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Members of United States (U.S.) Congress are currently drafting a new bill clarifying digital asset regulation. The Cryptocurrency Act of 2020, if approved, will identify three types of digital assets along with their corresponding agencies responsible for regulation. Is Congress preparing to regulate Libra, or something more?
U.S. Congress and Digital Asset Regulation in 2019
2019 has been a busy year for the U.S. government in terms of digital asset regulation. At the beginning of the year, Congressman Warren Davidson (R-OH) introduced the Token Taxonomy Act of 2019.
In the summer, Facebook revealed plans for its controversial digital asset Libra. Since its initial unveiling, Libra has been met with skepticism from regulators across the globe and even initial backers such as Mastercard and Visa.
Now, as the year comes to a close, a discussion draft has surfaced from U.S. lawmakers. The bill, referred to as the ‘Crypto-Currency Act of 2020’, was introduced by U.S. Representative Paul Gosar (R-AZ).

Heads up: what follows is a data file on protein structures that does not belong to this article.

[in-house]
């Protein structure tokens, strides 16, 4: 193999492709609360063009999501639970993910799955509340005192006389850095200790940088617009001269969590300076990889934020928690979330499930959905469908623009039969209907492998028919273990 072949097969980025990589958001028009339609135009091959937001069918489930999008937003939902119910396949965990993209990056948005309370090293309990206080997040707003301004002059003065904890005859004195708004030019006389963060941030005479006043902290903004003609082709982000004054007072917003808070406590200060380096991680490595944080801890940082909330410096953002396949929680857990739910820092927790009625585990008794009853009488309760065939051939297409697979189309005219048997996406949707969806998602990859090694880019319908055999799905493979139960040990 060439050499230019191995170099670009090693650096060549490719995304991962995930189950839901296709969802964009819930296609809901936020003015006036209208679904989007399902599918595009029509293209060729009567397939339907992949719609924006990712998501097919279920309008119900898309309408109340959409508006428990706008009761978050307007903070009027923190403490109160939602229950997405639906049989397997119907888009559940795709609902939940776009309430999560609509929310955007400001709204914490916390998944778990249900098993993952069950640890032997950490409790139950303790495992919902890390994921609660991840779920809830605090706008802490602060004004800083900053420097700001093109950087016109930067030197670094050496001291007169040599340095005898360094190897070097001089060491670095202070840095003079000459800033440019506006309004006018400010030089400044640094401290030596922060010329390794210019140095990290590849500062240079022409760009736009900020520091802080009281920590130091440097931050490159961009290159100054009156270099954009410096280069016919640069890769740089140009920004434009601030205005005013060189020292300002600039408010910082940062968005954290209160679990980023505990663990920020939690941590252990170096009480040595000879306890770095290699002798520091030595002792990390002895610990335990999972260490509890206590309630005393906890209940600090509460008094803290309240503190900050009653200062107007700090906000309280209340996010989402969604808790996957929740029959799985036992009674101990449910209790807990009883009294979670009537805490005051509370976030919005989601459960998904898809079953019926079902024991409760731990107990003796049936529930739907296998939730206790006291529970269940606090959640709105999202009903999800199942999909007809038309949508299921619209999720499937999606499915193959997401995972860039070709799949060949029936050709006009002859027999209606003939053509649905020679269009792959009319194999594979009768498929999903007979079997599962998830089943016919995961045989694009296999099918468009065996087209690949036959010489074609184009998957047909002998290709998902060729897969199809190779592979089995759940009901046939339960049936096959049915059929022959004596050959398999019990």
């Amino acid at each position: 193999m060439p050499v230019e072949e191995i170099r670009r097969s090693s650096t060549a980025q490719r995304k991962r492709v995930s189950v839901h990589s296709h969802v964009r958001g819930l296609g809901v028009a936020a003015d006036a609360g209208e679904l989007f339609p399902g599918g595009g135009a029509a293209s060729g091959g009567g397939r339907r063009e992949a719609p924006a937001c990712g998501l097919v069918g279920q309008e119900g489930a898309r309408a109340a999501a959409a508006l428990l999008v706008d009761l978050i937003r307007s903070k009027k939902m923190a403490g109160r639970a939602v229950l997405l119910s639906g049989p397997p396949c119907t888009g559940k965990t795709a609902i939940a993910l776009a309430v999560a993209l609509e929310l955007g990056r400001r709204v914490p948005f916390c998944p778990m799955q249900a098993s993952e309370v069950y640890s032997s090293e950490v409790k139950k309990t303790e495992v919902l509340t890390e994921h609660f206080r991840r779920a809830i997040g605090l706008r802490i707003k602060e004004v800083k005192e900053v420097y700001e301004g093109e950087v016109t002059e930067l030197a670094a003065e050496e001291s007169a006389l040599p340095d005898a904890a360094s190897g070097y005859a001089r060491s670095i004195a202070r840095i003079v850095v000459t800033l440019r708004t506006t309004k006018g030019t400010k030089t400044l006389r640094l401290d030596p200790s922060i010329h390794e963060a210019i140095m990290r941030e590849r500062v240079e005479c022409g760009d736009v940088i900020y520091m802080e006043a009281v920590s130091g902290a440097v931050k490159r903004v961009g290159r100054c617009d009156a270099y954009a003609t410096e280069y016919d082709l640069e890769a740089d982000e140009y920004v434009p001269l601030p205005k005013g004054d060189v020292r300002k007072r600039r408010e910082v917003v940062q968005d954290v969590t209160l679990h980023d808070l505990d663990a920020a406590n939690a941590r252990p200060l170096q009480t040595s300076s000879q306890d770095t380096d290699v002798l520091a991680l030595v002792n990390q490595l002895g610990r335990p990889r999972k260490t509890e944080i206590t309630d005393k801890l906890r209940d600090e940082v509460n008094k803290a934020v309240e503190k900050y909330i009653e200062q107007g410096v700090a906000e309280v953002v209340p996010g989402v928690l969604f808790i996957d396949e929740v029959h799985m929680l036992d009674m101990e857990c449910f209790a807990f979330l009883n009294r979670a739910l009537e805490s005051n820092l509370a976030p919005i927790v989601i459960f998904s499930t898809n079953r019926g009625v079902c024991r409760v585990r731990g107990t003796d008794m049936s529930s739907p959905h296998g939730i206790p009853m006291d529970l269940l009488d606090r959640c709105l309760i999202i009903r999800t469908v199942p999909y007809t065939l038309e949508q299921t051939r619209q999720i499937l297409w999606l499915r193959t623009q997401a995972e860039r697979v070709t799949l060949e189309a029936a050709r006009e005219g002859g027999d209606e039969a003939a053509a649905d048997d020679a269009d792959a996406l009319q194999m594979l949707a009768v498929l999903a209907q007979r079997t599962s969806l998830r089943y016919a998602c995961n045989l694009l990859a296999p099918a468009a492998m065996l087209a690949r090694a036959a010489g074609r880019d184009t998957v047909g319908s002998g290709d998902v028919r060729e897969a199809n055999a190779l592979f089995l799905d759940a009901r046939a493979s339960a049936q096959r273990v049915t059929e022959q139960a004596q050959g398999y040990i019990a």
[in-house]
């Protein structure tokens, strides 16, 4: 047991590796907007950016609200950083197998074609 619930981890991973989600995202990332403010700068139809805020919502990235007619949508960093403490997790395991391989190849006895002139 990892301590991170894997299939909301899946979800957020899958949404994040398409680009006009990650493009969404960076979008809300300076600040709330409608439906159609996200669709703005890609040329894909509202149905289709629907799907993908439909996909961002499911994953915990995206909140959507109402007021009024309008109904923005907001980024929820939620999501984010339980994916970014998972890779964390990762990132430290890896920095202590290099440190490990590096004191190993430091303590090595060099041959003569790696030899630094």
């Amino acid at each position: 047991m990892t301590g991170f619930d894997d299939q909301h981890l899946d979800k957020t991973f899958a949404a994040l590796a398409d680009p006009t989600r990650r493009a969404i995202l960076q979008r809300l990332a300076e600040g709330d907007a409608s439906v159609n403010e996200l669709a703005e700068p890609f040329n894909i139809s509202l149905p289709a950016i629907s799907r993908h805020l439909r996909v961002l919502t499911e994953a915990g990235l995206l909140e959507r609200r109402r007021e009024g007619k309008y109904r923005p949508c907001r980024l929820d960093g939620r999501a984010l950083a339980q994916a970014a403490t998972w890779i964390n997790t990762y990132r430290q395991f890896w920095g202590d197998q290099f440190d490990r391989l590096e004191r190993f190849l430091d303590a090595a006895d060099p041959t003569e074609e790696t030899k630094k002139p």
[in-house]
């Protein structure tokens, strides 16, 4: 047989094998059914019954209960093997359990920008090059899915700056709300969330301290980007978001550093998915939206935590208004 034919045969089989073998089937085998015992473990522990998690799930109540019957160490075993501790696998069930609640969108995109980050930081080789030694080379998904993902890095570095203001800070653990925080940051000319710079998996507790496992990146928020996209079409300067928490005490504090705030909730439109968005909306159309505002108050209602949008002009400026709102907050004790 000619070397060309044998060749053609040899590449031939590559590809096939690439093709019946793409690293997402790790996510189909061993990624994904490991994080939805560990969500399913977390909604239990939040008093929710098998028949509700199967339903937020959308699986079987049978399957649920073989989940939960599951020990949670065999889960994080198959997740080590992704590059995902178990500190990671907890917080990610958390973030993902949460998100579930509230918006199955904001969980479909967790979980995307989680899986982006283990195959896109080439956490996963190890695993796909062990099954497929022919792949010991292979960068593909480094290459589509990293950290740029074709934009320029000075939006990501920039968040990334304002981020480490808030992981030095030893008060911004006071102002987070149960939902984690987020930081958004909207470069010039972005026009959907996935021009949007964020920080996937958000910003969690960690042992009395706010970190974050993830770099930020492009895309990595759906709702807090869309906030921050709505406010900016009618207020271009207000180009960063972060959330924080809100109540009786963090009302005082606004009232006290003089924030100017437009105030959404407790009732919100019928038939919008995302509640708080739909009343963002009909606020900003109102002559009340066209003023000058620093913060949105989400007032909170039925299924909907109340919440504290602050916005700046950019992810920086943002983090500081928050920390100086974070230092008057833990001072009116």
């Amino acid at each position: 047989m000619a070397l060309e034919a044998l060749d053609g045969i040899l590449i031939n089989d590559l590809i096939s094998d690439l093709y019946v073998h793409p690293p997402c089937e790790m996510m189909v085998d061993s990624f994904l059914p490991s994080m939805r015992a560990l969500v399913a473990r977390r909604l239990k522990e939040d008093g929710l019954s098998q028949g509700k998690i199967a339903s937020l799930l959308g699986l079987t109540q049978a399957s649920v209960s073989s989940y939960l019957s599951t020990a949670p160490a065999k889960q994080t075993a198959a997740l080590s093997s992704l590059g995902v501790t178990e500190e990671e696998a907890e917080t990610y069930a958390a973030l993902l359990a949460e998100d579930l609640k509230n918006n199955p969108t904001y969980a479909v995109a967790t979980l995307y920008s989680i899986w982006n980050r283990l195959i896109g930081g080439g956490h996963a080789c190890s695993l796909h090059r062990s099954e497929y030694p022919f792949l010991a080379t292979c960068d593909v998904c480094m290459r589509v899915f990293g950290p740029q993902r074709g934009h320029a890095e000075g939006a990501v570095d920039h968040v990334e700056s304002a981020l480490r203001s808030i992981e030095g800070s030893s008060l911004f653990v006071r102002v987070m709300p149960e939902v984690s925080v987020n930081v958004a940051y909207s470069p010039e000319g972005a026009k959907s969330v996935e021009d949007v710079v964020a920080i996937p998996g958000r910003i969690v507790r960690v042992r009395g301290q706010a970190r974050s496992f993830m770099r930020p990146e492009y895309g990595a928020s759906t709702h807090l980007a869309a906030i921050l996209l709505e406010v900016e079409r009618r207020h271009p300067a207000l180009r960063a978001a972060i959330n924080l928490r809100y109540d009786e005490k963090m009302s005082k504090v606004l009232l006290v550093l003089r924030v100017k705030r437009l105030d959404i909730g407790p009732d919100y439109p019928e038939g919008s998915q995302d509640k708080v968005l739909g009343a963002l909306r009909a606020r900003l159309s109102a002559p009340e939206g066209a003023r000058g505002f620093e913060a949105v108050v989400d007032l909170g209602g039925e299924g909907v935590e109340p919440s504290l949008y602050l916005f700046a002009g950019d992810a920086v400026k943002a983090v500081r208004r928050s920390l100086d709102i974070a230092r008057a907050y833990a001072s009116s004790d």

According to the draft, the bill’s purpose aims to attribute regulatory clarity regarding which federal agencies are responsible for the different types of digital assets. The corresponding agencies are then responsible for informing the public on the appropriate licenses, certifications, or registrations needed to issue or trade digital assets.
The Cryptocurrency Act of 2020 Explained
The bill identifies three different types of digital assets. Each type has a corresponding federal agency required to provide regulation.
The three different asset-types include crypto-currencies, crypto-commodities, and crypto-securities. The bill went on to identify three agencies as ‘Federal Digital Asset Regulators’. These include the Commodity Futures Trading Commission (CFTC), the Securities and Exchange Commission (SEC), and the Financial Crimes Enforcement Network (FinCEN).
Each agency will work as the sole authoritative…